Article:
Gazette letters: Spiders, cycle law, Uber and Diane Abbott
- Credit: Archant
Spider season – the slightest chill in the air and they come swarming indoors to enjoy our home comforts, writes Will McCallum, Newington Green.
I’ve escorted at least three inch-long spiders back to the garden this week, their legs battering against the glass, pleading not to be released back to where I need them most – the tomato plants.
When I lived on a narrowboat the spiders and I became friends. Each autumn night I would go to sleep while they went to work decorating my windows. If I went away for a few days I’d come back to find that like annoying housemates they would invariably have overstepped the mark, strewing their stuff across the hallway and between the furniture, half eaten meals suspended in mid-air above my bed. If you’re interested in the spiders that have come to share your home for the colder months, visit the British Arachnological Society’s website to find out more.
Woken by a freight train passing through Dalston this week, I decided to enjoy a dawn run. Plodding along the New River I came across a family of red-crested pochards steaming towards Finsbury Park. The RSPB tells me they probably escaped captivity. Twitchers call escaped birds “plastic” – an appropriate word for the bright red beaks of these funny ducks.
A mother tragically lost her life. The young man cycling the fixie-bike that knocked her over, when she walked out into middle of Old Street, is in jail, writes Donnachadh McCarthy FRSA, environmental campaigner, author and founder of Stop Killing Cyclists.
The real culprits, the authorities who fail to design safe streets for walking and cycling, were not mentioned in the tabloid frenzy that devoured Charlie Alliston, who was put on suicide watch.
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Some 95 per cent of streets in Hackney are run by the borough, not by TfL. Hackney has a vigorous opponent of installed protected cycle lanes – Cllr Vincent Stops.
In Hackney and Islington, 600 people a year die from pollution-related causes.
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- 2 Prospect of £10K fine after Stamford Hill wedding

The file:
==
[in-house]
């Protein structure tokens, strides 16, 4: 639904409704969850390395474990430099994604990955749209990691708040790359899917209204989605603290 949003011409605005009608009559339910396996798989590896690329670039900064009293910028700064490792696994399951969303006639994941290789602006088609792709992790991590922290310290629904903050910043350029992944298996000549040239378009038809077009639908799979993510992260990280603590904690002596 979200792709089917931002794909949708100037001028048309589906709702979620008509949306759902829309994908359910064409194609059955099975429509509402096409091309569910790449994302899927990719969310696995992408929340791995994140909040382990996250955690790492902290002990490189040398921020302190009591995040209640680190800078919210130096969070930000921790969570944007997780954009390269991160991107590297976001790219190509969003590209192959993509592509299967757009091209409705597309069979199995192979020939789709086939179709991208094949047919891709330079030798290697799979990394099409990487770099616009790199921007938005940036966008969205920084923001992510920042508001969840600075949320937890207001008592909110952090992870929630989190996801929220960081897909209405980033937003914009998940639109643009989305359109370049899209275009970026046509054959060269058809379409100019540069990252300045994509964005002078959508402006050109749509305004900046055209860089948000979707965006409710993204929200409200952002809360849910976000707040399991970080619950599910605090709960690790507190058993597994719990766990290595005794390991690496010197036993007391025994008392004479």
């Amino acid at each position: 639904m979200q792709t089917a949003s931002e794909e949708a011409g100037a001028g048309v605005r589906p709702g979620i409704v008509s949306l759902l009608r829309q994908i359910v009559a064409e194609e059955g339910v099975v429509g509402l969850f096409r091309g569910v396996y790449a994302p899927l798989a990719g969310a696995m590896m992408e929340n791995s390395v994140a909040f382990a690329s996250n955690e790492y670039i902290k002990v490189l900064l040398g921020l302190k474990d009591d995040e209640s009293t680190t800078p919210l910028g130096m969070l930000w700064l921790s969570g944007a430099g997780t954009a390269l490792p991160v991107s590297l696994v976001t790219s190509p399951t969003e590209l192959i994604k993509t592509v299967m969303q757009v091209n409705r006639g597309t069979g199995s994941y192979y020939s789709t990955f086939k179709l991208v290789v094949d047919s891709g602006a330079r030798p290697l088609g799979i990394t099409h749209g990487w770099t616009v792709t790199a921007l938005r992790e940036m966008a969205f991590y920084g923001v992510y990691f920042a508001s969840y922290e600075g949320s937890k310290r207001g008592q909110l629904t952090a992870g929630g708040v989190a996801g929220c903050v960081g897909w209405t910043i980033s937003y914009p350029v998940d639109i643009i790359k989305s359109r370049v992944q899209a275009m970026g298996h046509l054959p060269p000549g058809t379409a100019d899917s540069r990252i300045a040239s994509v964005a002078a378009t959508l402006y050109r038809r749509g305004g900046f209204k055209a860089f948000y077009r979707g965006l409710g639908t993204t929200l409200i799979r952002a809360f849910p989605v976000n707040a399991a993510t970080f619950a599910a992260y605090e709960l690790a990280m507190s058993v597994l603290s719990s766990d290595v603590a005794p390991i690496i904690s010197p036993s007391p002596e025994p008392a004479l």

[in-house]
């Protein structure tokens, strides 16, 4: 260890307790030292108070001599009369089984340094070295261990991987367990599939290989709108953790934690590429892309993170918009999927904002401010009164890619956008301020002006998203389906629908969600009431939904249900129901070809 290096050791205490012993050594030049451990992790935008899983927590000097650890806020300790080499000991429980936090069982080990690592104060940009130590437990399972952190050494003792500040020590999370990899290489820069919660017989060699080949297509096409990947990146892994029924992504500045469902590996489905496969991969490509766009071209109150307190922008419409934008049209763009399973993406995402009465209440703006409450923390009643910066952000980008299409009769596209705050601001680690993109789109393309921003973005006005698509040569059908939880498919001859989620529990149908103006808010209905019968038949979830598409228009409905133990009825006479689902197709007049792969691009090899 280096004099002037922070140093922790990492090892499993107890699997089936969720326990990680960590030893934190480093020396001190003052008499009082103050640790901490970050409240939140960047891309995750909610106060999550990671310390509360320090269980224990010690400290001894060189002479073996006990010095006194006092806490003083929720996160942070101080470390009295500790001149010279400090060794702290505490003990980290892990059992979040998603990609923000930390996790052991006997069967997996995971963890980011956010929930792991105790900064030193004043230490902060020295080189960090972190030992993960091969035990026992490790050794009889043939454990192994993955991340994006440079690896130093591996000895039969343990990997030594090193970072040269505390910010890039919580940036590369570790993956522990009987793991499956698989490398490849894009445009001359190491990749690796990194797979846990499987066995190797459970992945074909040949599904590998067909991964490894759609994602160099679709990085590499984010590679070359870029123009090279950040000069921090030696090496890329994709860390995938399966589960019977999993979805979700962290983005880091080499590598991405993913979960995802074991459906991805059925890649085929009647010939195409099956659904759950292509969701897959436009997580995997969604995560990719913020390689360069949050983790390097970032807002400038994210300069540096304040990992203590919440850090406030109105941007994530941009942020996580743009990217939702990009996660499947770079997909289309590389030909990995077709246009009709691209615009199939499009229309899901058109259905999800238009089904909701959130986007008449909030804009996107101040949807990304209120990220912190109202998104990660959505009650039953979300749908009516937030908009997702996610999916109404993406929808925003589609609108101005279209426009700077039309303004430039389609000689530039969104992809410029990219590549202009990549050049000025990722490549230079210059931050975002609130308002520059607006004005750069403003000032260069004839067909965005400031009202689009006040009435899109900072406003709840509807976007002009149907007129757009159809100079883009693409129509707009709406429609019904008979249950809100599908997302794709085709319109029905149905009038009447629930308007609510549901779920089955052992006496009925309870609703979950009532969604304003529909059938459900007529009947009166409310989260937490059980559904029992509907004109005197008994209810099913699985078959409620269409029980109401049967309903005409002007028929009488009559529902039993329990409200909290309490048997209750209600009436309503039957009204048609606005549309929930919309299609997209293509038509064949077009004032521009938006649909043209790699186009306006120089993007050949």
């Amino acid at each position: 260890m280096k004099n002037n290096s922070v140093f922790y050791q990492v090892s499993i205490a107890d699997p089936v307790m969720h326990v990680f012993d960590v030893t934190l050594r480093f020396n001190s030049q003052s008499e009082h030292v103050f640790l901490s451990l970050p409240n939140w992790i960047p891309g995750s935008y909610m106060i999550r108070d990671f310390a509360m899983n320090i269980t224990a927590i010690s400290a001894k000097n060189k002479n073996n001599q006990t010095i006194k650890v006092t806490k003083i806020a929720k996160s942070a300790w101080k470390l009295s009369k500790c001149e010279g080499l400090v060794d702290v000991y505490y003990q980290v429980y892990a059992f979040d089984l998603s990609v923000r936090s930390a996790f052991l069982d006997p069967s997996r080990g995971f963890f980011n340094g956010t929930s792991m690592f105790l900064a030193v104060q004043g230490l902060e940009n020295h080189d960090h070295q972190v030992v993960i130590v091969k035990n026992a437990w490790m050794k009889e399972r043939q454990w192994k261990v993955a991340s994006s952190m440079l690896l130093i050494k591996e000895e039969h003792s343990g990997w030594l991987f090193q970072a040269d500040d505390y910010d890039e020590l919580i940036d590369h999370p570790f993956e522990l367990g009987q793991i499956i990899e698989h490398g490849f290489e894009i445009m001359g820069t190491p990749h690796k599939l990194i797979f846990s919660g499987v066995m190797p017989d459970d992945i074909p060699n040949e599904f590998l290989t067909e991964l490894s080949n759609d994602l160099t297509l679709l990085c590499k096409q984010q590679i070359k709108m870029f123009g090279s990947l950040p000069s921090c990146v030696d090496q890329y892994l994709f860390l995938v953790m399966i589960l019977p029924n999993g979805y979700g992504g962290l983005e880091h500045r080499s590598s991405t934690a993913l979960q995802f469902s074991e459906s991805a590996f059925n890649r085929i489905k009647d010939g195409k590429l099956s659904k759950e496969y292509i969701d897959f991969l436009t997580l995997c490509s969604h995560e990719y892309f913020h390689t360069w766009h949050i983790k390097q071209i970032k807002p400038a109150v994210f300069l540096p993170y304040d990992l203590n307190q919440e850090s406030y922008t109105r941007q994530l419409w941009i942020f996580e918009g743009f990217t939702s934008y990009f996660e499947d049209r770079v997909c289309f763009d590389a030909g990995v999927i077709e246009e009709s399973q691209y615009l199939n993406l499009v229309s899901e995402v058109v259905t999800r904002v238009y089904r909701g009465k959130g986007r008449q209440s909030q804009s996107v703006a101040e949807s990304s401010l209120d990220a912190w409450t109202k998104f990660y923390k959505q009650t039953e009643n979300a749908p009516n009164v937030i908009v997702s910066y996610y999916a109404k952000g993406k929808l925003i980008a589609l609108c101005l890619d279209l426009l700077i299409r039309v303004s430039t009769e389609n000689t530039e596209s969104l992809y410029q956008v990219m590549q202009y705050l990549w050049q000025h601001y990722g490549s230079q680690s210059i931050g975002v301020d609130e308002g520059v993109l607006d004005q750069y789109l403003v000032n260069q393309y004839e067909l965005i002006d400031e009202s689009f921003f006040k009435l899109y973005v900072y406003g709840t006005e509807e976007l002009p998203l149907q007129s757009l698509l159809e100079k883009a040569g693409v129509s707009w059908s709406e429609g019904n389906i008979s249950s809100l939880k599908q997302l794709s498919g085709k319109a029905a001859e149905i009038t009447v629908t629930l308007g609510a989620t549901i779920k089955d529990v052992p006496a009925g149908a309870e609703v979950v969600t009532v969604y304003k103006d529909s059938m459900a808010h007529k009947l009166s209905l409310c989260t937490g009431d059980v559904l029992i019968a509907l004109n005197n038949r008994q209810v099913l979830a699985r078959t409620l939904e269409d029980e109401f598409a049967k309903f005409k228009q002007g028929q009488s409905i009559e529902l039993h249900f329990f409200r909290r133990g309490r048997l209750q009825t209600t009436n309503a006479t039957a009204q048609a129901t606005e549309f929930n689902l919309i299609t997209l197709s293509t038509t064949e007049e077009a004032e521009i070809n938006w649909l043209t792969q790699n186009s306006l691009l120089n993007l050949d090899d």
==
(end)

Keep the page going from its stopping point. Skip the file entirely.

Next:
- 3 Man sentenced for assault on Homerton Hospital nurse
- 4 Man sentenced after teenage boy groomed on Snapchat to sell heroin
- 5 Police seize lock and 'Rambo-style' knifes in London Fields
- 6 Covid vaccination hub opening in Westfield next week
- 7 Hackney surgery named GP Team of the Year
- 8 Man wrestled to floor during attempted robbery in Finsbury Park
- 9 Campaigners launch legal challenge against Hackney LTNs
- 10 Hackney ‘poised’ to undertake school closures after drop in pupil numbers
Another 600 die from inactivity diseases and an estimated 12,000 are disabled by transport-related causes.
Every week, people are killed by HGVs as the drivers are blind to what is happening beside them. Five-and-a-half-thousand pedestrians were killed in the last decade by cars. In that time there was one killing by a fixie-bike rider.
What is our government doing?
• It refused to fund a national protected cycling network.
• It refused to make the driving test include cycle safety.
• It refused to reduce transport pollution, despite the Supreme Court ruling it is breaching EU regulations.
• It refused to make HGVs safer.
But within weeks of the Alliston conviction, it proposed a new law on dangerous cycling, even though he was prosecuted successfully under current law.
This new law will not prevent one single death. Over the whole UK, three people per year are killed by bikes, usually when pedestrians step out without looking. Sometimes it is the cyclist who ends up being killed.
Sadiq Khan has launched a new transport strategy to tackle transport pollution and HGV safety, and design streets so pedestrians, people cycling and drivers are protected from each other.
It expands the successful but tiny protected cycle highways network and proposes funding for Hackney to make streets safer for walking and cycling.
The multi-billion-pound motoring lobby is lobbying hard to block the mayor’s plan. The tabloids who demonised Alliston have attacked it for being “anti-car”.
But you can back the plan online. The deadline is Monday. See consultations.tfl.gov.uk/policy/mayors-transport-strategy.
Let us ensure the tragic death of Kim Briggs was not in vain.
The Uber affair shows the true nature of the Labour Party in that it is against anything that improves things for ordinary people if it upsets vested trade union interests, writes Christopher Sills, Dunsmure Road, Stamford Hill.
Most black cab drivers are trade union members and Uber drivers rarely are and therefore they must be banned because they compete with trade union members. A few bad apples give then an excuse.
The mayor should have insisted that all Uber drivers had CRB checks and if the company refused, which is very unlikely, the problem could be solved by a by-law saying all drivers of vehicles for hire should be covered by CRB checks.
If they had done this, 40,000 innocent people would not lose their jobs and the public would not have been inconvenienced.
The mayor must back down on the issue.
If he refuses, the government should remove his powers to license taxis in London. It was Ken Livingstone’s irrational decisions that caused the public to demand the abolition of the Greater London Council in the 1980s.
This decision will increase the number of seats the Conservative Party will gain in the May local elections in Hackney.
Diane Abbott MP is on TV telling us cuts to police is dangerous, writes Terry Wood, Deepdene House, Stoke Newington.
Perhaps she could support the police in Hackney and Stoke Newington instead of joining in every event covered by the media in demonstrations against them.